The Rebirth of PC Gaming - Bring on the Modders!

Rob Williams

Staff member
The importance of modding in PC gaming shouldn't be understated, but at the moment, it's not big business. For that reason many developers shun the idea of awarding its customers with robust modding tools. What could be done to change that, and better PC gaming as a whole? Let's explore the possibilities.

Read through Jamie's look at some PC modding possibilities and discuss it here!

Greg King

I just kinda show up...
Staff member
Very nice read Jamie. I loved all the points you made.

Another game that comes to mind is Minecraft. I cannot grasp how it's so damned popular but seeing as it's very nature is open, it goes to show how much time, effort and emotion people are willing to put into a game they have control in -making-.

You mentioned Little Big Planet. I love that game so much. Part of that love comes from my wife and I both being able to enjoy. Another gratifying aspect to it is that I can create whatever I want. All it takes is some time and tweaking.

You touch upon a very good subject and wrote a very enjoyable read.
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Big Red Machine

Hellfire and Brimstone
Staff member
GREAT piece. Great points, as well.

As a bit of a related aside, my absolute favorite genre of games, racing sims, is vitally dependent on vibrant, active modding communities. Indeed, a sim like rFactor (and, soon, its sequel rFactor 2), is designed as a platform for modders to work their magic. There are hundreds, maybe even more, of modding communities and individuals worldwide who add so much replay value to what is essentially a very basic game right out of the box.

I honestly wish I had the expertise and the time to create my own mods, especially for rFactor.

These mods are precisely why I LOVE racing simulation games on the PC, and why I just laugh at all the people who believe (mistakenly, in all honesty) that "games" such as Gran Turismo and Forza are realistic. As someone who used to be an honest-to-goodness part-time test driver, console racing games are vastly inferior to what a good PC racing sim can do as far as simulating vehicle behavior and dynamics.

Thanks for the brilliant article!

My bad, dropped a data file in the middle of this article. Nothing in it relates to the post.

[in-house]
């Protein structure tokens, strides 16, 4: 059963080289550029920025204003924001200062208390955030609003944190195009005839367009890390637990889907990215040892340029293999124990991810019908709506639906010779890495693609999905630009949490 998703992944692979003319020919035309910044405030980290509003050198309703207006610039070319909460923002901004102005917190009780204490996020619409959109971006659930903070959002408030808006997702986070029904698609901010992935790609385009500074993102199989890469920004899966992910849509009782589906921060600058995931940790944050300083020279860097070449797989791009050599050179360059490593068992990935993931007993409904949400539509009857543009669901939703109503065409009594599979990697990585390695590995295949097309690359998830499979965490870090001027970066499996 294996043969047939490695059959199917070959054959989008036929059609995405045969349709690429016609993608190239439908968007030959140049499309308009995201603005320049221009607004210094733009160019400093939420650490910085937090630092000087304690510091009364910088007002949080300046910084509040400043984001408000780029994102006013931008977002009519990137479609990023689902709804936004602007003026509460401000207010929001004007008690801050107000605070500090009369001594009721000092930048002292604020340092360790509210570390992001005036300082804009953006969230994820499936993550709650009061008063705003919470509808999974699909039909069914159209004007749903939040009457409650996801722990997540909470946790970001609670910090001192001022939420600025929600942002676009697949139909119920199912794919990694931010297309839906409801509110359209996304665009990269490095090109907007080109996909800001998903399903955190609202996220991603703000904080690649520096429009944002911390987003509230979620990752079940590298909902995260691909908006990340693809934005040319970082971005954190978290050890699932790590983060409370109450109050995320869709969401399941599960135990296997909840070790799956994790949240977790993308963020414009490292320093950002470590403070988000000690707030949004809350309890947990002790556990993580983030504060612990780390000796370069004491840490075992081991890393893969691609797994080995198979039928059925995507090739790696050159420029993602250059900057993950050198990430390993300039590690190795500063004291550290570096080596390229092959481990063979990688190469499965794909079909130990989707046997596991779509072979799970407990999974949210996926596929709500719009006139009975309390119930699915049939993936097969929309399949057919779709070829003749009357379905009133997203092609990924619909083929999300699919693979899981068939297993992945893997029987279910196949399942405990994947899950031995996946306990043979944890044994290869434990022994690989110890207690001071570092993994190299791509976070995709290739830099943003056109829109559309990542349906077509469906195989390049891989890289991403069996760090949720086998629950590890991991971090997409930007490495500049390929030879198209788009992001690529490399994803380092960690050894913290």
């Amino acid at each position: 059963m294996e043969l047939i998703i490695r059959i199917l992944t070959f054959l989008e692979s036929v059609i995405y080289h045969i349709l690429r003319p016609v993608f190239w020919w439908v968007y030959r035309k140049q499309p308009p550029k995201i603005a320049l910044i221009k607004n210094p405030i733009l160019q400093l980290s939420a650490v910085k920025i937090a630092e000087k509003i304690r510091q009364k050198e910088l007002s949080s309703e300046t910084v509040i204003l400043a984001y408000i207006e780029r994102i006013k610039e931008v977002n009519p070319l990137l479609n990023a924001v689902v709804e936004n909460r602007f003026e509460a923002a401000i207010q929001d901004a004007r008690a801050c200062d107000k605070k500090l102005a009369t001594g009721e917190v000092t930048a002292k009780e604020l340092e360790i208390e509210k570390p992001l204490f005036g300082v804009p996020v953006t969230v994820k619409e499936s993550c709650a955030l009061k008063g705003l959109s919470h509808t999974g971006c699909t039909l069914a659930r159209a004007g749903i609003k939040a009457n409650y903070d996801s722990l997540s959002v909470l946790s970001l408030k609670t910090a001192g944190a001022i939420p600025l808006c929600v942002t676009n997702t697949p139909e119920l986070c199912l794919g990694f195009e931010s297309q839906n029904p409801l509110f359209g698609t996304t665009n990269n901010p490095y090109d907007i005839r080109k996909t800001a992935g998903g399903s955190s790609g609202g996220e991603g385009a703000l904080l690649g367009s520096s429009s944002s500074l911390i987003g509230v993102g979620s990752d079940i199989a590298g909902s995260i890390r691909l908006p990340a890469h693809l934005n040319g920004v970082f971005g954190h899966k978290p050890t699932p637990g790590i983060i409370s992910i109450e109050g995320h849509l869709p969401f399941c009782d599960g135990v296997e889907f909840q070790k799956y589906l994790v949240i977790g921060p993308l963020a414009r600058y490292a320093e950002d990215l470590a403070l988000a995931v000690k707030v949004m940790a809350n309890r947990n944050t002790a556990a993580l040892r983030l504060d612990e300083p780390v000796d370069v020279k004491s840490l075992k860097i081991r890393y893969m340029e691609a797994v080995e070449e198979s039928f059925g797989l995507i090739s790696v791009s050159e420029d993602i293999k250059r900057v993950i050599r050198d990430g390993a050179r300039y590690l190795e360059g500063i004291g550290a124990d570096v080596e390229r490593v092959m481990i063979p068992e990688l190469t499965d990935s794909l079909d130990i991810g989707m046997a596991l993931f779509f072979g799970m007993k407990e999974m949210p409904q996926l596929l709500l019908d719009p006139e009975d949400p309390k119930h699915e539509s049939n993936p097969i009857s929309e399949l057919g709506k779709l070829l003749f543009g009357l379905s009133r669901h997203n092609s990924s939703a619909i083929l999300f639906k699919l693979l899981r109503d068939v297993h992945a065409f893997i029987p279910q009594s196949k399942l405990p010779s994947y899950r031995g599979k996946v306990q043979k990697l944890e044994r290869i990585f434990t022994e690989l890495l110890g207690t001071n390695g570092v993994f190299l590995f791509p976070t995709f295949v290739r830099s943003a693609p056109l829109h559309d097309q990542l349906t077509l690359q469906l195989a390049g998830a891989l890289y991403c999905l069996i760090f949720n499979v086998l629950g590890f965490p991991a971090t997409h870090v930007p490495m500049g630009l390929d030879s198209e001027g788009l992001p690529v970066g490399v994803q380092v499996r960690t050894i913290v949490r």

Senior Editor
Staff member
Thank you kindly. There are so many other games I could/should have mentioned, but I'd be here forever if I did; most of the games listed are ones that I have played. I have never played Minecraft, but I'm aware of the strong community behind it, so I should have at least mentioned it.

I really do believe though that if companies allowed modders to to charge for their work, it would provide a huge incentive. These mods are in many cases what allows games to thrive long after launch. A major concern though is what companies like Activsion will do - 70% royalties and charge $3-$15 per mod? Also, what is the cut-off point from being a mod in concept or development, to one that can be sold and fixed? Also, who gets the cut - dev, publisher, platform, all of the above? You could end up paying just a few cents to the modder in a $5 package.

Lots of questions need to be asked and answered first. I'm fairly sure lawyers can figure out a system so that the dev is not held responsible for user-created content (even if it is sold and they're taking a cut).


BF2 was a modders paradise

BF2 is another game that comes to mind; while the graphics are poor (vs present standards), the modders of this game gave new life to a game that could have been easily forgotten.
Project Reality (current downloads are still available) is still going strong; Allied Intent (version 1.0 and 2.0) not only brought more modern weapons/ aircraft to the game, but also newer maps and "screams of death" to the AI (which act more like predators than prey).